By the way, Gude’s claim that “A detainee must be lawfully held under the laws of war, must have had that detention upheld by a federal court in a habeas proceeding,” doesn’t jibe with my reading. The EO states that “Detainees at Guantánamo have the constitutional privilege of the writ of habeas corpus, and nothing in this order is intended to affect the jurisdiction of Federal courts to determine the legality of their detention….”

    As I read it, the latter is a pro forma statement, because it appears the Obama administration believes it can indefinitely hold someone despite a habeas decision. They want to eviscerate habeas (as has already been done, really), by not formally taking away habeas petitions, but ignoring their outcome, and claiming a new entity, their Periodic Review Board, will determine who is actually released, not some (cough) court.

    And who is on the Periodic Review Board?

    “Periodic Review Board” means: a board composed of senior officials tasked with fulfilling the functions described in section 3 of this order, one appointed by each of the following departments and offices: the Departments of State, Defense, Justice, and Homeland Security, as well as the Offices of the Director of National Intelligence and the Chairman of the Joint Chiefs of Staff.

    This puts the national IC community and military in charge of indefinite detention review. DOJ and State are mere rumps, at this point, of a militarist state seeking to put in place new institutions that will better represent their interests and rule.

    • emptywheel says:

      Well, and the standard for habeas review is much lower than a court would be. So it’s just permissive standard followed by permissive standard.

  7. fatster says:

    Those johnny-on-the-spot fixers, McCain & Lindsey Graham, are hard at work on a bill that would “Strip Detainee Authority from Holder and Future Attorneys General.” LINK.

  8. fatster says:

    Wonder who made this deal:

    Omar Khadr gets an education [by Pentagon lawyers] behind bars
    Canadian is ‘enthusiastic about learning’ in prison in Cuba: lawyer


  9. powwow says:

    Superb analysis, Marcy. Exactly right.

    This is President Obama’s continuation of the naked grab for power by President Bush, that has become institutionalized at Guantanamo.

    [And don’t get me started on the clueless, simple-minded Kelly Ayotte’s “detainee policy” question to the head honchos of the Navy and Marine Corps, that closed the sycophantic, reverential Senate Armed Services Committee hearing today… (Wanted: Members of Congress not in thrall to the military brass.)]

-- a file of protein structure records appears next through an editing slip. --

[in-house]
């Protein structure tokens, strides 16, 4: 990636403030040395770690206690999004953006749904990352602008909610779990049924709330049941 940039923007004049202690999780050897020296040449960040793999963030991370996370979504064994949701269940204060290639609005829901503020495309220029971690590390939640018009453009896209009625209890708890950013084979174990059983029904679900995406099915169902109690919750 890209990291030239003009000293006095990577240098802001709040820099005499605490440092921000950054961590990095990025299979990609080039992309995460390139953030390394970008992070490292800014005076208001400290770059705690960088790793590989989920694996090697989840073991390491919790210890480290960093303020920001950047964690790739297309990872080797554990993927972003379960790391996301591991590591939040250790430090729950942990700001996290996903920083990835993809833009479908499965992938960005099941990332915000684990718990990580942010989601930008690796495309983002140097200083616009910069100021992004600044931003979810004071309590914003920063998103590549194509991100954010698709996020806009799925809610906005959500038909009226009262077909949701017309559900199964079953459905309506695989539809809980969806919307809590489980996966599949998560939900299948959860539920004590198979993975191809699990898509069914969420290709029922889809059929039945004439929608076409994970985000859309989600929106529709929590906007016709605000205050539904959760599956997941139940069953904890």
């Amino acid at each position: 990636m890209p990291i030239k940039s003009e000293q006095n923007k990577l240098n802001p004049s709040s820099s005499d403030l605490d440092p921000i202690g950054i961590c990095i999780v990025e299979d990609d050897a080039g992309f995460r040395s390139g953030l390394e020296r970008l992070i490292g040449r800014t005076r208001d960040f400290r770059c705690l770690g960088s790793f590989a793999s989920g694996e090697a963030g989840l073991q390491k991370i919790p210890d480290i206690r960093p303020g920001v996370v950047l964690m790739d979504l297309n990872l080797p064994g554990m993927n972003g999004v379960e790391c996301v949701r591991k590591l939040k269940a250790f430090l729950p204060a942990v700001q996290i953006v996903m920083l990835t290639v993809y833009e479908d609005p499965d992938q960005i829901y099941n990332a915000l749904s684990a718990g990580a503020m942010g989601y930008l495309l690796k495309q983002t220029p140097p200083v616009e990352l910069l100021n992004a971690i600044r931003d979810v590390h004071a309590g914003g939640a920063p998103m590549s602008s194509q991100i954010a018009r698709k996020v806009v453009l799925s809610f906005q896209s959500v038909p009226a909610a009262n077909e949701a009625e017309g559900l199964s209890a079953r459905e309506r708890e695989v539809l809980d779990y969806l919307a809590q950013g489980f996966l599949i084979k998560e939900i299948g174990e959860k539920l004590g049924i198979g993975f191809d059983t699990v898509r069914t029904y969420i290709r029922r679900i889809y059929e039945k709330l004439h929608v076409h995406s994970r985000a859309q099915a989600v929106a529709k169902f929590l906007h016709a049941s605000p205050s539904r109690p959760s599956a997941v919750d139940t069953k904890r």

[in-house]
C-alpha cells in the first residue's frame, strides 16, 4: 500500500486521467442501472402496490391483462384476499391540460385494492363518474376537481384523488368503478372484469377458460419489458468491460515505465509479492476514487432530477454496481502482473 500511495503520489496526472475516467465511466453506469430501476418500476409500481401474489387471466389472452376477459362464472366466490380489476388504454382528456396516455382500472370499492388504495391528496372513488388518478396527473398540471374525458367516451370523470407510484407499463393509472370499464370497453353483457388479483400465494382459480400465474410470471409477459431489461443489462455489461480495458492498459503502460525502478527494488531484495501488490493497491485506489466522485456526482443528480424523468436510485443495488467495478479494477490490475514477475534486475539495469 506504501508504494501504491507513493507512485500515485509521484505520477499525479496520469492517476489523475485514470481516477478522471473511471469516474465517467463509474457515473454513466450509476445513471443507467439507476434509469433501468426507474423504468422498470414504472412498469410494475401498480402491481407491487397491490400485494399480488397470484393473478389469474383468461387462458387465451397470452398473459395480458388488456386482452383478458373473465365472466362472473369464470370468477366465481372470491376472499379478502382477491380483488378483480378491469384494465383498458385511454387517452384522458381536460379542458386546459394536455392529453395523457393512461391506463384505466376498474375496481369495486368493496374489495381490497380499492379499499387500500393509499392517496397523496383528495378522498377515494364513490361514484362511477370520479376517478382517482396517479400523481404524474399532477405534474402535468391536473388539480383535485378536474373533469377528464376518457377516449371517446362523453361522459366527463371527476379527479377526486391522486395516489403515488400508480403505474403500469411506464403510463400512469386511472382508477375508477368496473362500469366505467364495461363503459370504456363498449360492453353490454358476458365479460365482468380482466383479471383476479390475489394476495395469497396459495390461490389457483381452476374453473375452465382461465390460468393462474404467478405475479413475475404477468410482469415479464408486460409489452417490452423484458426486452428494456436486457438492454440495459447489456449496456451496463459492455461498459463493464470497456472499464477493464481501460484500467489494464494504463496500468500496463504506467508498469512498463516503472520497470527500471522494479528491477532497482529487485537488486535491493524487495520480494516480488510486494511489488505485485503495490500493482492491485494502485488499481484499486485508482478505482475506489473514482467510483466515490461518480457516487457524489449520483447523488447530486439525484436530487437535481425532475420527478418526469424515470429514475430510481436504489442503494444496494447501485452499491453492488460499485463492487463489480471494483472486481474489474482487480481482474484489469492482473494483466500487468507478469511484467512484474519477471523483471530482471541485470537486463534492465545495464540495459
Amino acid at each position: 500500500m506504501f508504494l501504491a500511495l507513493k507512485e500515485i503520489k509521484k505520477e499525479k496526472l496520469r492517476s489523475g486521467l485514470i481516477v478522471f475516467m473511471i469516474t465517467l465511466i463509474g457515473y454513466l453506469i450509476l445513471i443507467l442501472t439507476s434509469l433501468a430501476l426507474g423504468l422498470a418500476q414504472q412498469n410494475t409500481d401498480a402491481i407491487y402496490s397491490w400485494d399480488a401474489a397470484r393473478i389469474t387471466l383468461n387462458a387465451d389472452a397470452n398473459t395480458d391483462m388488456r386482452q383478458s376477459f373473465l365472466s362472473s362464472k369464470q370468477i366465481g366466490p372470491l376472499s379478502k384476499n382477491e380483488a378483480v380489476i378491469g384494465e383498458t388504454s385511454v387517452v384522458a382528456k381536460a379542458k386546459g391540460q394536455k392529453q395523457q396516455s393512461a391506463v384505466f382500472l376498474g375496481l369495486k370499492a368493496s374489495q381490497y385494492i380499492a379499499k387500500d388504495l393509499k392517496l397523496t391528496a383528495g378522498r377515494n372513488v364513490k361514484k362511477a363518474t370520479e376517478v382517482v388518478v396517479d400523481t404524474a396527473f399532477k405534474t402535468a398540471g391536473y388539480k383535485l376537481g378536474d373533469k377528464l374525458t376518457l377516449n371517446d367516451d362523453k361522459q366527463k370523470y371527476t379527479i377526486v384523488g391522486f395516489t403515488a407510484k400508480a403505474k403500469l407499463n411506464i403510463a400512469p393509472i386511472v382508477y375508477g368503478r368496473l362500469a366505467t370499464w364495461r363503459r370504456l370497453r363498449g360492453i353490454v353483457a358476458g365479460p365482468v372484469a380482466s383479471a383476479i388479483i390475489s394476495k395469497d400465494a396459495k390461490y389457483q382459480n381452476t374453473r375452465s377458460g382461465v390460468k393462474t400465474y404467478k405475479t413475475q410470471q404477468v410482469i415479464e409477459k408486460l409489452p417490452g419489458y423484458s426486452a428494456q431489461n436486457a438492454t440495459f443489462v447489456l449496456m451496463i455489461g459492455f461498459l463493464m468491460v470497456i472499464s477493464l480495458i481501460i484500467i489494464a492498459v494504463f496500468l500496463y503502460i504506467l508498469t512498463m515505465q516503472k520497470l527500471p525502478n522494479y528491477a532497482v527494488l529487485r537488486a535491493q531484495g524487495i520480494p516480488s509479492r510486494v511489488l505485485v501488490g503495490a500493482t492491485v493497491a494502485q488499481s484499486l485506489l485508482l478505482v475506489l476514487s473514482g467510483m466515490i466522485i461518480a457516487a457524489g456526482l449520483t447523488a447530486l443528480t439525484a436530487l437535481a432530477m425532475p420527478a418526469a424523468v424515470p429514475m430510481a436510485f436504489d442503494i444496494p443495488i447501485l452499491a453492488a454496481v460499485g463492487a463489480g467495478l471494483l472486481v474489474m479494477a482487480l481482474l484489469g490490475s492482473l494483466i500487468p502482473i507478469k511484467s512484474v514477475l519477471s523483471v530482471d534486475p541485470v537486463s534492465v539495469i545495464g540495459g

Sabin Willett is an attorney from Bingham McCutchen in Boston, who’s been representing the Chinese Uighurs detained in Guantanamo Bay’s “law of war” prison camps since 2005. Sabin has a way with words, and this recent email born of experience, that he sent to Ben Wittes, captures the essence, I think, of the power grab at Guantanamo that the Executive Branch continues to expand, with impunity (in line with Jeff’s perceptive comment @ 6):

    Embrace [Guantanamo, or indefinite presidentially-ordered detention]? The real question is whether we are a people who must hold a Taliban private until the Greek Kalends in order to feel safe. And are content to debate forever over how to try an alleged war criminal, rather than actually trying him. The Congress says we are that timorous a people. They appear to be right. We’re not our grandfathers, that’s for sure.

    And we really aren’t a country committed to an independent judiciary, that’s become magnificently clear. You can have a habeas hearing, but you can’t have a judicial remedy. The Supreme Court issued a brave essay in 2008 [Boumediene], but since then has beat a retreat from every engagement that would give its essay force. Quality of evidence, standard of appellate review, remedy. The essay has been filleted by the circuit. Full of sound and fury — but what does it signify? A fellow wins his case against the government and the remedy is for the court to say to the jailer, “please will you do something about it?”

    Embrace it. Hmmm. The thing I’ve never understood is, why at least not convert GTMO to a POW camp? A real one? With real, honorable treatment of the enemy, as required by law and the service field manuals? Why the cages, interrogations, etc etc etc? Why aren’t there gardens, orchestras, newsletters, canteens, jobs — or were the Nazis (who had all those things in camps in Texas and Alabama) less dangerous than Taliban privates?